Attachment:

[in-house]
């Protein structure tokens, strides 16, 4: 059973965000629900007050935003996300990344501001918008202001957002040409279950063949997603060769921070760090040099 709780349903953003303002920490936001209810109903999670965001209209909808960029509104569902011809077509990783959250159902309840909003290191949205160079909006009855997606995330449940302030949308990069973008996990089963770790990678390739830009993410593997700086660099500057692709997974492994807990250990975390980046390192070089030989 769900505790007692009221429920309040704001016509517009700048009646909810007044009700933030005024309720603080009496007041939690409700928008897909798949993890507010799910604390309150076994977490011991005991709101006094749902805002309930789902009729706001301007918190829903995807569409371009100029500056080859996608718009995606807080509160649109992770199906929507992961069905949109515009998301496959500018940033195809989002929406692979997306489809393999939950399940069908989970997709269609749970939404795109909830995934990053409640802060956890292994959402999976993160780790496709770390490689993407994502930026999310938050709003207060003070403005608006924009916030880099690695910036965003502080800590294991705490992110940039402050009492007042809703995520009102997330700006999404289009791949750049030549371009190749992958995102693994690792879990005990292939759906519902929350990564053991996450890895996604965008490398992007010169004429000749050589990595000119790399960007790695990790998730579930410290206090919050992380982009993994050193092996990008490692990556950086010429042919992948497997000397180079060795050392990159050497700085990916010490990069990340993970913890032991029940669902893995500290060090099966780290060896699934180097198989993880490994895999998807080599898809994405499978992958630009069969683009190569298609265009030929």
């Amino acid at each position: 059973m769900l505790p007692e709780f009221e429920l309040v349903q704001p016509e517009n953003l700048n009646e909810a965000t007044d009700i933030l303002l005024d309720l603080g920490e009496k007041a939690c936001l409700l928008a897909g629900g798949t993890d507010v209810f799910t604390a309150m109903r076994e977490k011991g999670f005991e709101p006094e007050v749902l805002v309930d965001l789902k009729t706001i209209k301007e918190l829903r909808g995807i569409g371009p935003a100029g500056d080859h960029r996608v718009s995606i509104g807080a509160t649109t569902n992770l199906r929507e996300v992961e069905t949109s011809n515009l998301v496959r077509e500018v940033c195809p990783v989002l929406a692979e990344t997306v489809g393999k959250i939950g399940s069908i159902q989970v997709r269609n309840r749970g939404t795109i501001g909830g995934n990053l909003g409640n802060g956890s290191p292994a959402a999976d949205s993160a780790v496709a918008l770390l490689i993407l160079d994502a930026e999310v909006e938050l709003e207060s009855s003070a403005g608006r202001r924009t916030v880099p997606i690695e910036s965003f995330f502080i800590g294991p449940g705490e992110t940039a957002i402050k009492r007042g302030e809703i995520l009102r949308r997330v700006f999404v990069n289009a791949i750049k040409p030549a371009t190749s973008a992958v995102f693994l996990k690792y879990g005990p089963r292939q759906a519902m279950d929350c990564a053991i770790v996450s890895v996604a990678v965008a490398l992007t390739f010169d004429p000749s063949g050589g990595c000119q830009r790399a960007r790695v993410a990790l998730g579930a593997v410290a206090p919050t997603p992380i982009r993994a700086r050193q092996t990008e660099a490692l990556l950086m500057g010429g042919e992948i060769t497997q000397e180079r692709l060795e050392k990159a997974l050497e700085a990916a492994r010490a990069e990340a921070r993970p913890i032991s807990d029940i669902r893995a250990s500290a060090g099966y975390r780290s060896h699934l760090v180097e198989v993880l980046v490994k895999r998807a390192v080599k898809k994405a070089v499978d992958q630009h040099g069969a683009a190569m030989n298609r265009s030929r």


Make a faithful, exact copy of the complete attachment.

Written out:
[in-house]
């Protein structure tokens, strides 16, 4: 059973965000629900007050935003996300990344501001918008202001957002040409279950063949997603060769921070760090040099 709780349903953003303002920490936001209810109903999670965001209209909808960029509104569902011809077509990783959250159902309840909003290191949205160079909006009855997606995330449940302030949308990069973008996990089963770790990678390739830009993410593997700086660099500057692709997974492994807990250990975390980046390192070089030989 769900505790007692009221429920309040704001016509517009700048009646909810007044009700933030005024309720603080009496007041939690409700928008897909798949993890507010799910604390309150076994977490011991005991709101006094749902805002309930789902009729706001301007918190829903995807569409371009100029500056080859996608718009995606807080509160649109992770199906929507992961069905949109515009998301496959500018940033195809989002929406692979997306489809393999939950399940069908989970997709269609749970939404795109909830995934990053409640802060956890292994959402999976993160780790496709770390490689993407994502930026999310938050709003207060003070403005608006924009916030880099690695910036965003502080800590294991705490992110940039402050009492007042809703995520009102997330700006999404289009791949750049030549371009190749992958995102693994690792879990005990292939759906519902929350990564053991996450890895996604965008490398992007010169004429000749050589990595000119790399960007790695990790998730579930410290206090919050992380982009993994050193092996990008490692990556950086010429042919992948497997000397180079060795050392990159050497700085990916010490990069990340993970913890032991029940669902893995500290060090099966780290060896699934180097198989993880490994895999998807080599898809994405499978992958630009069969683009190569298609265009030929």
């Amino acid at each position: 059973m769900l505790p007692e709780f009221e429920l309040v349903q704001p016509e517009n953003l700048n009646e909810a965000t007044d009700i933030l303002l005024d309720l603080g920490e009496k007041a939690c936001l409700l928008a897909g629900g798949t993890d507010v209810f799910t604390a309150m109903r076994e977490k011991g999670f005991e709101p006094e007050v749902l805002v309930d965001l789902k009729t706001i209209k301007e918190l829903r909808g995807i569409g371009p935003a100029g500056d080859h960029r996608v718009s995606i509104g807080a509160t649109t569902n992770l199906r929507e996300v992961e069905t949109s011809n515009l998301v496959r077509e500018v940033c195809p990783v989002l929406a692979e990344t997306v489809g393999k959250i939950g399940s069908i159902q989970v997709r269609n309840r749970g939404t795109i501001g909830g995934n990053l909003g409640n802060g956890s290191p292994a959402a999976d949205s993160a780790v496709a918008l770390l490689i993407l160079d994502a930026e999310v909006e938050l709003e207060s009855s003070a403005g608006r202001r924009t916030v880099p997606i690695e910036s965003f995330f502080i800590g294991p449940g705490e992110t940039a957002i402050k009492r007042g302030e809703i995520l009102r949308r997330v700006f999404v990069n289009a791949i750049k040409p030549a371009t190749s973008a992958v995102f693994l996990k690792y879990g005990p089963r292939q759906a519902m279950d929350c990564a053991i770790v996450s890895v996604a990678v965008a490398l992007t390739f010169d004429p000749s063949g050589g990595c000119q830009r790399a960007r790695v993410a990790l998730g579930a593997v410290a206090p919050t997603p992380i982009r993994a700086r050193q092996t990008e660099a490692l990556l950086m500057g010429g042919e992948i060769t497997q000397e180079r692709l060795e050392k990159a997974l050497e700085a990916a492994r010490a990069e990340a921070r993970p913890i032991s807990d029940i669902r893995a250990s500290a060090g099966y975390r780290s060896h699934l760090v180097e198989v993880l980046v490994k895999r998807a390192v080599k898809k994405a070089v499978d992958q630009h040099g069969a683009a190569m030989n298609r265009s030929r």